"We will not bend to a legal decision that everyone knows is not appropriate in this city," Councilman Bernard C. Parks said.
Councilwoman Jan Perry, whose district includes much of skid row, led the charge against the deal, along with downtown business and development interests. They argued that rather than helping clean up skid row, the settlement could make conditions worse by drawing more homeless people from the surrounding area.
The council's action not only forestalled a resolution of the dispute with the ACLU, it also was a rare rebuff of the mayor. Since Villaraigosa was elected last year, council members have been more inclined to court his favor than reject his initiatives.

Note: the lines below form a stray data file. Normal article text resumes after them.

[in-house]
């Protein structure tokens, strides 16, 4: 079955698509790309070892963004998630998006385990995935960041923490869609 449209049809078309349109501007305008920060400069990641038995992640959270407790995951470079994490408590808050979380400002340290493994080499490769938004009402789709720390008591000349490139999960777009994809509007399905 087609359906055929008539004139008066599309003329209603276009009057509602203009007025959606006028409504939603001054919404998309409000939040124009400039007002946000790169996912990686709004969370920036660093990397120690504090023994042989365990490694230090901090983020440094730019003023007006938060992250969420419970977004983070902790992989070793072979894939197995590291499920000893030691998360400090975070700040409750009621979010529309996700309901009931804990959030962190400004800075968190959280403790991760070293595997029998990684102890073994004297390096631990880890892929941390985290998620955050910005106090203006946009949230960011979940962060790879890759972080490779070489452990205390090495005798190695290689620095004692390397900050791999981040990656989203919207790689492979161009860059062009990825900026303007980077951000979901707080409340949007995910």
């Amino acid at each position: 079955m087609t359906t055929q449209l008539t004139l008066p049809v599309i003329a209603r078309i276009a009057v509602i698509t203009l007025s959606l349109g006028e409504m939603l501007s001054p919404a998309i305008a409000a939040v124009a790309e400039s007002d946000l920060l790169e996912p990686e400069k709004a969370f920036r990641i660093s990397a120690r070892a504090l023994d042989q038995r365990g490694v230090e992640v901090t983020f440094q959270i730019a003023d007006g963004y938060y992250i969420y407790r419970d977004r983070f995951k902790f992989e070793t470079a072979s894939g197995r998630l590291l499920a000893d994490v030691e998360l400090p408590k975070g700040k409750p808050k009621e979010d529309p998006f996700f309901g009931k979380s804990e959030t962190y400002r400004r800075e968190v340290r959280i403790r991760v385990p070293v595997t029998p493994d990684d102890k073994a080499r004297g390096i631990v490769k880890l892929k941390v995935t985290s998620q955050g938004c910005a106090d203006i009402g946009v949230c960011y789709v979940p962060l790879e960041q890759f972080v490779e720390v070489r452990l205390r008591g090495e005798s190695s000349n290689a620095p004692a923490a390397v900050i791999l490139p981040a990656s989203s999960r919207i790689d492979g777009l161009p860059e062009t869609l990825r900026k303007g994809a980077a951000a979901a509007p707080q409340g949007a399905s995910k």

After the vote, Bratton said he remained committed to improving skid row but warned that the collapse of the settlement makes the job more difficult.
"I am disappointed in that if the settlement had been agreed upon, it would have given me tools to immediately move forward. With the lawsuit we have some uncertainty," he said.
The case could take years to be resolved.